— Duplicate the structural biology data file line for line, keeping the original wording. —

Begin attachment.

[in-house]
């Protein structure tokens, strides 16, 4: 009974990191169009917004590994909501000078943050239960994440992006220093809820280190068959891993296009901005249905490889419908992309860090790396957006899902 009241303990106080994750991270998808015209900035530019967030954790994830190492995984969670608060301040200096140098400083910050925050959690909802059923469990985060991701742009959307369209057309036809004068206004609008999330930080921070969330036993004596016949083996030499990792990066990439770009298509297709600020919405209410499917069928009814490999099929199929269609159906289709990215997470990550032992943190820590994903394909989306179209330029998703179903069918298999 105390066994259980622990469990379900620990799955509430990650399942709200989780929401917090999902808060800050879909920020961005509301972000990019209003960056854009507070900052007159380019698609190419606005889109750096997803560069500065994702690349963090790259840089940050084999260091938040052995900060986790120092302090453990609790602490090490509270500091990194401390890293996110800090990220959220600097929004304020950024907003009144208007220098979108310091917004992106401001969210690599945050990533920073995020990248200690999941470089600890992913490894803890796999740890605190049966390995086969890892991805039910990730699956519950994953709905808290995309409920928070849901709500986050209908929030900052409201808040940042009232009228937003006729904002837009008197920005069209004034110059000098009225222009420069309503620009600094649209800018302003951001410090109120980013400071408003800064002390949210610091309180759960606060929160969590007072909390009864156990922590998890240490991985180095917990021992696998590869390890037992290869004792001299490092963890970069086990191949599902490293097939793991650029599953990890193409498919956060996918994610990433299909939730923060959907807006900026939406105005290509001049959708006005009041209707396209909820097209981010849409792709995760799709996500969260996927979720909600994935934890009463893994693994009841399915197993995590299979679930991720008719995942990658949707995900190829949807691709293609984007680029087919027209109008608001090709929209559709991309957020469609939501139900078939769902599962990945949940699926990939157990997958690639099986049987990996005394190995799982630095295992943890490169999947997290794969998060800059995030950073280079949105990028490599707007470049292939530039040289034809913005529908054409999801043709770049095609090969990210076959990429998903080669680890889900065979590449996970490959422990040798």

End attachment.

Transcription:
[in-house]
């Protein structure tokens, strides 16, 4: 009974990191169009917004590994909501000078943050239960994440992006220093809820280190068959891993296009901005249905490889419908992309860090790396957006899902 009241303990106080994750991270998808015209900035530019967030954790994830190492995984969670608060301040200096140098400083910050925050959690909802059923469990985060991701742009959307369209057309036809004068206004609008999330930080921070969330036993004596016949083996030499990792990066990439770009298509297709600020919405209410499917069928009814490999099929199929269609159906289709990215997470990550032992943190820590994903394909989306179209330029998703179903069918298999 105390066994259980622990469990379900620990799955509430990650399942709200989780929401917090999902808060800050879909920020961005509301972000990019209003960056854009507070900052007159380019698609190419606005889109750096997803560069500065994702690349963090790259840089940050084999260091938040052995900060986790120092302090453990609790602490090490509270500091990194401390890293996110800090990220959220600097929004304020950024907003009144208007220098979108310091917004992106401001969210690599945050990533920073995020990248200690999941470089600890992913490894803890796999740890605190049966390995086969890892991805039910990730699956519950994953709905808290995309409920928070849901709500986050209908929030900052409201808040940042009232009228937003006729904002837009008197920005069209004034110059000098009225222009420069309503620009600094649209800018302003951001410090109120980013400071408003800064002390949210610091309180759960606060929160969590007072909390009864156990922590998890240490991985180095917990021992696998590869390890037992290869004792001299490092963890970069086990191949599902490293097939793991650029599953990890193409498919956060996918994610990433299909939730923060959907807006900026939406105005290509001049959708006005009041209707396209909820097209981010849409792709995760799709996500969260996927979720909600994935934890009463893994693994009841399915197993995590299979679930991720008719995942990658949707995900190829949807691709293609984007680029087919027209109008608001090709929209559709991309957020469609939501139900078939769902599962990945949940699926990939157990997958690639099986049987990996005394190995799982630095295992943890490169999947997290794969998060800059995030950073280079949105990028490599707007470049292939530039040289034809913005529908054409999801043709770049095609090969990210076959990429998903080669680890889900065979590449996970490959422990040798």